I would argue that Gessen’s vision of a top-down, monolithic national politics — a narrative no doubt embraced by the trivial reality-show personality who fancies himself to be a classic Russian-style strongman — can be most effectively refuted by a press corps that is dedicated to telling the story of national politics from the ground up.
Late last week, Pulitzer Prize-winning Washington Post columnist Charles Krauthammer announced that he will soon succumb to cancer. The Post respected his wishes to keep the news low-key, and in the editorial board’s tribute to him noted that “[h]is unsparing judgments were cheered by some readers while angering others,” yet “few could disagree that he wrote a column of breathtaking range and intelligence and integrity.”
Urbane, witty, incisive, and intellectually uncompromising, Krauthammer assumed William F. Buckley, Jr.’s place as the preeminent voice of American conservatism in an era when the term “public intellectual” has all but lost its meaning. Whether one agreed or disagreed with him (and on issues like Israel and the Middle East, there was plenty with which to disagree), the debate usually circled around objective things — facts and data and history.
There will be much to mourn with Krauthammer’s passing, but high on the list is his emphasis on a discourse of agreement and disagreement, rather than on pointless debate over “right” and “wrong.”
Here’s why that’s especially important these days:
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Playing with color saturation and black settings in post-processing.
taken with a Canon EOS 400D with 18-55mm EF-S at 31mm f/7.1, 1/80s exposure
taken with a Canon EOS 400D with 18-55mm EF-S at 18mm f/3.5
I was reading an article on the subject of the “right to repair” movement a little while ago and it got me thinking about why this apparently commonsense concept comes across as almost quixotic in a country that prides — or used to pride — itself on its self-reliance.
First of all, while I understand and appreciate the points being made, but I take issue with the slogan “right to repair.” This isn’t a rights issue. We use this term so loosely here, almost as a formal way of saying “I wanna.”
I mean I get their point, but turning this into a legislative thing is to my mind just silly. I agree with them in principle that manufacturers should not actually go out of their way to make products unserviceable by third parties. But compelling them to do it through legislation is a dead end. If there was a demand for it, there would be a supply of it.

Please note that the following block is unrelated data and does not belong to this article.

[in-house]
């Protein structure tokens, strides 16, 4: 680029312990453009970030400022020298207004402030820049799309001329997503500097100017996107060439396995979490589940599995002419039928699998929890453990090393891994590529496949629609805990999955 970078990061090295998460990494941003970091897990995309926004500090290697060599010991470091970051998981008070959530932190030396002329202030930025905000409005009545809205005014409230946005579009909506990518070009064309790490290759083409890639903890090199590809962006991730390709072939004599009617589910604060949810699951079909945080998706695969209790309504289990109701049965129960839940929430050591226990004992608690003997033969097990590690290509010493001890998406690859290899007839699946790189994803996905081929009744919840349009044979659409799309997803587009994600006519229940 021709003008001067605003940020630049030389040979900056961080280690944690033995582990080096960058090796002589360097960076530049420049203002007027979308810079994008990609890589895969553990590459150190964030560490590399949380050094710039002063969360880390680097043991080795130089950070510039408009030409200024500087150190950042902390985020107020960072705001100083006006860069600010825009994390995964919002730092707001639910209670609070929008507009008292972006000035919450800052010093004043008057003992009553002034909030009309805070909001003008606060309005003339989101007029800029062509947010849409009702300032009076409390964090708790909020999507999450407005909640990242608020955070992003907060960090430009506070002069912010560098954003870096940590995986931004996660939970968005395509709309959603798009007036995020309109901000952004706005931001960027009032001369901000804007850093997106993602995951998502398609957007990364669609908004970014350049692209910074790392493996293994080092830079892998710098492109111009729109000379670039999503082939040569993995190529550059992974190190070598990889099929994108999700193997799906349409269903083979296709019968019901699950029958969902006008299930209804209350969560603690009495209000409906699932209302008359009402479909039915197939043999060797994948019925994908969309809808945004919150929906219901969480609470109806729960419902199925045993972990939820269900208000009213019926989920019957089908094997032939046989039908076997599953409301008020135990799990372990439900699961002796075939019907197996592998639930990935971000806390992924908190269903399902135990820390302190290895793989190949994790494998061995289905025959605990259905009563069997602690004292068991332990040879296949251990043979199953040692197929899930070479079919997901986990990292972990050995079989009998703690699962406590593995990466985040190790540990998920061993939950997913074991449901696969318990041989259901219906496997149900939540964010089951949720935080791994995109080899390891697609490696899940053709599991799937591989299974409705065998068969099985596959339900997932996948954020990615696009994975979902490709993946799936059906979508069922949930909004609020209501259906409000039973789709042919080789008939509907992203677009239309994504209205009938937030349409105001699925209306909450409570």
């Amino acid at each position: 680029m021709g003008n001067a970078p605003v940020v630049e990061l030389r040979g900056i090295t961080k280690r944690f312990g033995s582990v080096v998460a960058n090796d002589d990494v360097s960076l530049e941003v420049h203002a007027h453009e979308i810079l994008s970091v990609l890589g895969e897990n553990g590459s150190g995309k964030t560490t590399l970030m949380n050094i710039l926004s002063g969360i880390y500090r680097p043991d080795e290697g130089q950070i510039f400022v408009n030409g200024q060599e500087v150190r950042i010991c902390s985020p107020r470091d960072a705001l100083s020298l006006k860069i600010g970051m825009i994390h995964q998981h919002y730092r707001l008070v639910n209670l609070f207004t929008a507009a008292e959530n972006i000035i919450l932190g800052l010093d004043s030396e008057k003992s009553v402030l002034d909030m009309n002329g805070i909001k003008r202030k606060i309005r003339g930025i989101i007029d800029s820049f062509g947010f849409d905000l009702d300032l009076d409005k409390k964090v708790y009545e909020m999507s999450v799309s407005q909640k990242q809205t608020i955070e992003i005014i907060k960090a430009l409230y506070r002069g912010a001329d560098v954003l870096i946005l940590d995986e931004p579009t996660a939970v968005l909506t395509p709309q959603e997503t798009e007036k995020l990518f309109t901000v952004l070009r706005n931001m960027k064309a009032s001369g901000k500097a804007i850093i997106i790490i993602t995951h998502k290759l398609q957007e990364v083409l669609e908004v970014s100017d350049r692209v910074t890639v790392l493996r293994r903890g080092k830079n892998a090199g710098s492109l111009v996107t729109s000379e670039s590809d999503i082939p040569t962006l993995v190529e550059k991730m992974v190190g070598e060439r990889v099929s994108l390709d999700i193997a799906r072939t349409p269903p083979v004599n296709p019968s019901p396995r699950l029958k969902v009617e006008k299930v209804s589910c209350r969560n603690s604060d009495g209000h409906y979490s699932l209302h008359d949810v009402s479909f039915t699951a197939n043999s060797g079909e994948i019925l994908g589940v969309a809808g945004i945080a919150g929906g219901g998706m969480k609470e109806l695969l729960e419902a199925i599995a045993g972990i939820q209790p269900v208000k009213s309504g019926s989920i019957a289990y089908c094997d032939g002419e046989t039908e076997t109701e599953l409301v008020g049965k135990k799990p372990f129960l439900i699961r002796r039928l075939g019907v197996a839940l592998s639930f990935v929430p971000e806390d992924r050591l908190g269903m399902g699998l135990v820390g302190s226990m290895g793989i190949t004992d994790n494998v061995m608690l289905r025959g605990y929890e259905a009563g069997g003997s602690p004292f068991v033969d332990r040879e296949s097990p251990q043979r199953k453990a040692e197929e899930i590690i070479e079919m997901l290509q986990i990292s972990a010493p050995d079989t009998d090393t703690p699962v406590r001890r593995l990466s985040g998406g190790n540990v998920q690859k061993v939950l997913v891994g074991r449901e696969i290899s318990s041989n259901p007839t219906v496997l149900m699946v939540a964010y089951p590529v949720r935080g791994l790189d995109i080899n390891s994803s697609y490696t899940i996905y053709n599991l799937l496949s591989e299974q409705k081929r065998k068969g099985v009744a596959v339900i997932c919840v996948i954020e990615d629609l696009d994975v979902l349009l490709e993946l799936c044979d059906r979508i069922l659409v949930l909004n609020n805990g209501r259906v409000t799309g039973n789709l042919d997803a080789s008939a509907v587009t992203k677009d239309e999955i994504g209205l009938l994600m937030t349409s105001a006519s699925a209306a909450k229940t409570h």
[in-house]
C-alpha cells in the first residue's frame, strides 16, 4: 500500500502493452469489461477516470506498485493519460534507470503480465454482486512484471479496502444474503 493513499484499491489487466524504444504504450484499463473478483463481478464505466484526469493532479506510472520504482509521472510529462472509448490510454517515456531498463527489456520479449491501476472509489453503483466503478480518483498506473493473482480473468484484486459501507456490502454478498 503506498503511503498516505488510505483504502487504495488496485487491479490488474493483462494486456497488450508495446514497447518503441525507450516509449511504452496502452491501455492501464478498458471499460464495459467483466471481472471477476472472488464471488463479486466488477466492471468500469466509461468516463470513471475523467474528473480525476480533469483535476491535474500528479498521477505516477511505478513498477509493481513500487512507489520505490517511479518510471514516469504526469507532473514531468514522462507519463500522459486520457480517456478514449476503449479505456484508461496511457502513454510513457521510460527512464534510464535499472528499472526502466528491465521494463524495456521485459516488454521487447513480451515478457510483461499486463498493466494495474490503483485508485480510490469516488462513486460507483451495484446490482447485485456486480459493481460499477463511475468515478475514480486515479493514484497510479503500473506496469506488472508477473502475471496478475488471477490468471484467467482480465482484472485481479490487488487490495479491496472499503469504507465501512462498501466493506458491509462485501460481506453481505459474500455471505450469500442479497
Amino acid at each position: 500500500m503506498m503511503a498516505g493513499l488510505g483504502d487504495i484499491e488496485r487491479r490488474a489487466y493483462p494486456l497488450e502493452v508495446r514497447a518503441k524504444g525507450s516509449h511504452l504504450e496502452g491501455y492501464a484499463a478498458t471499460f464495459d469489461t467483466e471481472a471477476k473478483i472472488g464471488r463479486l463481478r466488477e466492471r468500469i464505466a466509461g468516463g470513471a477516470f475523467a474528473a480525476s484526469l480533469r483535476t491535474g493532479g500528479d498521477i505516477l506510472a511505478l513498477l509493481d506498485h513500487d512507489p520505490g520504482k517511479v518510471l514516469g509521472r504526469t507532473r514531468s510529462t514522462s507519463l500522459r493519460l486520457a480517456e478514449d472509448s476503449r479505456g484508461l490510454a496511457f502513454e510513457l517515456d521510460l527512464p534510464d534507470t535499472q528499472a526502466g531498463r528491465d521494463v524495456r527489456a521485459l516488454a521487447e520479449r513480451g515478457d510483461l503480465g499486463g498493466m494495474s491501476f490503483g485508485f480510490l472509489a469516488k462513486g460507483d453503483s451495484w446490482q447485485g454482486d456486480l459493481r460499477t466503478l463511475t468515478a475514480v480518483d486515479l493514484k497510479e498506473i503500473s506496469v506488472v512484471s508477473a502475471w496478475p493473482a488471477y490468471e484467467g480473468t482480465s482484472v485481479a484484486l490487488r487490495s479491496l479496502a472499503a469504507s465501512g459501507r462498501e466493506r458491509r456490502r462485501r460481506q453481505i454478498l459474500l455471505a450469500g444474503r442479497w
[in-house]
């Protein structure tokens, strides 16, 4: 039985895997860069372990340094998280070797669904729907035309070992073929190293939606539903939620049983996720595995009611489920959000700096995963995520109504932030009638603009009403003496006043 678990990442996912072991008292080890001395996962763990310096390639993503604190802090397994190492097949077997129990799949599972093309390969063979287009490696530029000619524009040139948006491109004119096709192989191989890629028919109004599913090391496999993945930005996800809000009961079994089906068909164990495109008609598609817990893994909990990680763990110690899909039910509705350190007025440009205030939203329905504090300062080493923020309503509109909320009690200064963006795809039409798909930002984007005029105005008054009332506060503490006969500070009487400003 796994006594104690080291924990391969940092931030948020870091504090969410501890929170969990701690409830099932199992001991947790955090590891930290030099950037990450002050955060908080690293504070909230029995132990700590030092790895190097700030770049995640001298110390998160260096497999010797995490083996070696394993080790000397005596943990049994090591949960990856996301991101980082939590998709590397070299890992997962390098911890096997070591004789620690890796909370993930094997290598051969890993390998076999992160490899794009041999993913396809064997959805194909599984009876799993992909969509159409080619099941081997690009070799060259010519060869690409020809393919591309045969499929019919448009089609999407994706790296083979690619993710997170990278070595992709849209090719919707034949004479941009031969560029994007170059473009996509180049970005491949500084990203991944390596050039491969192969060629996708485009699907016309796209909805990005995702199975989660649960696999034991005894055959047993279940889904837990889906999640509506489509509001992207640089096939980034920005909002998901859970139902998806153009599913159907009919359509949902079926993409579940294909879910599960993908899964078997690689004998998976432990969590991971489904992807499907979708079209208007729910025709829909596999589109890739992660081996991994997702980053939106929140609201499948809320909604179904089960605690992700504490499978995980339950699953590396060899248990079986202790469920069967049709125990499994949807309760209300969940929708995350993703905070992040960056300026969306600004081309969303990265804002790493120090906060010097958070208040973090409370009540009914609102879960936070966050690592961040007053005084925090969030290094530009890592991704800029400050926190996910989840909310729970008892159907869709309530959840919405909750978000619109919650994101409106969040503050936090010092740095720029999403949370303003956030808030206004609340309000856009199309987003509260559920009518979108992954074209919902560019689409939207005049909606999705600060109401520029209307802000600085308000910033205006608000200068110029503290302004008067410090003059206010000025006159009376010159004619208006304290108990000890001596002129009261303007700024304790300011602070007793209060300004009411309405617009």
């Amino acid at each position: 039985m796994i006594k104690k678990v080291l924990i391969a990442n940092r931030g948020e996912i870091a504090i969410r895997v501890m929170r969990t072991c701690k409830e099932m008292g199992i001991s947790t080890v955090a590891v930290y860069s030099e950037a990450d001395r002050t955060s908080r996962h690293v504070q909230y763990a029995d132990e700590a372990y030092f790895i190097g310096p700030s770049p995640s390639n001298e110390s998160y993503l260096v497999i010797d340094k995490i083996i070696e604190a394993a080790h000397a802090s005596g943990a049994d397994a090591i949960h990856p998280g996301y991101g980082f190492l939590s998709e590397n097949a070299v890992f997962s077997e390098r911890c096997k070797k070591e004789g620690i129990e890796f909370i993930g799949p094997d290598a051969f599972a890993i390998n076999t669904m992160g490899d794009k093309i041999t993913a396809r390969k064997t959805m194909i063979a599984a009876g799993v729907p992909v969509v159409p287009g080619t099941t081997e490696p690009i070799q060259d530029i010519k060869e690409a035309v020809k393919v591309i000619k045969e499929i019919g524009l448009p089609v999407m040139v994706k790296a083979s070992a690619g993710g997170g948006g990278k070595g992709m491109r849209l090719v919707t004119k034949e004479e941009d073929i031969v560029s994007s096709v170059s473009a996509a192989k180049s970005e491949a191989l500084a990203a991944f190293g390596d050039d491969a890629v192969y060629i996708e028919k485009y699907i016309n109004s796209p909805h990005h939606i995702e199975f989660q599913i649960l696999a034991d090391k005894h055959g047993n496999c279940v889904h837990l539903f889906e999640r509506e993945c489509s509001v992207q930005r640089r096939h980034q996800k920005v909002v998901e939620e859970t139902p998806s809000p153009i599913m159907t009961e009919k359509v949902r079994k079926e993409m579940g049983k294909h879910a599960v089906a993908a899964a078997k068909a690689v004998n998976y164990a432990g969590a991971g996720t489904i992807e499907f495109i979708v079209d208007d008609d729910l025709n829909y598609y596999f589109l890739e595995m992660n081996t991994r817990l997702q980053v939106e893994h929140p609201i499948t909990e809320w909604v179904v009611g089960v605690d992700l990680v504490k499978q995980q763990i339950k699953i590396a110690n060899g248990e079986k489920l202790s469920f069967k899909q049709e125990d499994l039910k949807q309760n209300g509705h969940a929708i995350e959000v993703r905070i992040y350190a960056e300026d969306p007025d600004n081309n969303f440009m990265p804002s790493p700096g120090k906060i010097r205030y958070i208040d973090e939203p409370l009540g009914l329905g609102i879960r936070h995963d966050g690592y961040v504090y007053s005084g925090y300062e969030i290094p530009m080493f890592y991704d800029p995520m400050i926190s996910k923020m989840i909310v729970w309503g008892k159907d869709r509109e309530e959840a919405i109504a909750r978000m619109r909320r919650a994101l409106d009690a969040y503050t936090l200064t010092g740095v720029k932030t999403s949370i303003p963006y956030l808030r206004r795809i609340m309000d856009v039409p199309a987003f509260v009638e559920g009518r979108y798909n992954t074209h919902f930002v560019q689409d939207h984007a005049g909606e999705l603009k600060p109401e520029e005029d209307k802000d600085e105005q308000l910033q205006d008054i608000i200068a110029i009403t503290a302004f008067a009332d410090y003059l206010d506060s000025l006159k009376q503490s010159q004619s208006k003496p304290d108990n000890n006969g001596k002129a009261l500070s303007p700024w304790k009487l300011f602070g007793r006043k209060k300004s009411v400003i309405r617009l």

On the other hand, the article brought up the case of the demise of independent camera repair shops, laying it on Nikon for deciding to stop making repair parts available to third-party vendors. That may be so (it sounds too pat, but I admit I don’t know the story), but at the same time Nikon is not obligated to keep other companies in business.
In an age where business is defined solely as the generation of profit, it makes sense that a company would not want to lose out on a revenue stream just out of being polite to customers. Yes, there are all kinds intangible benefits of such largesse, but they are exactly that: intangible. They don’t service the bottom line, which is all the accountants care about, and all the MBAs running businesses have been told to care about.
The repair culture that we used to have in this country — from farm equipment to radios and TV to cars and everything in between — required two things: a culture of people who saw it as part of their responsibility to maintain and repair the things they owned, and a business philosophy that focused on cultivating customers, not revenue.
Convenience plus growing middle-class affluence took care of the former; the need to repair something meant that you are not able to afford a new one. The rise of profit as the sole measure of corporate success in the immediate post-WWII years took care of the latter.
While writing the last couple of paragraphs, the phrase “the profit bubble” floated through my head. To my mind, the trajectory of an ever-greater focus on a single indicator — in this case, profit — followed by the increasing effort to hitch everything to that single indicator and the obsessive focus on it by people who should be skilled at looking at other things but who slavishly follow the trend instead, has all the earmarks of a classic bubble.
That the profit bubble has lasted as long as it has does not mean that it isn’t in fact a bubble; it’s a matter of scale. After all, the difference between an island and a continent is ultimately just a matter of semantics. It does, however, portend the scale of the impact and consequences when it ultimately does burst.
In any case, if and when companies see that it is in their best interests to once again encourage an support a repairability mindset among customers, then it will happen. It can’t, and it won’t, happen through legislation. And even if such legislation were to pass, it would not last long, for all the right and wrong reasons. The lasting solution requires changing the very underpinnings of modern business philosophy. Infinitely harder to accomplish, but infinitely more enduring.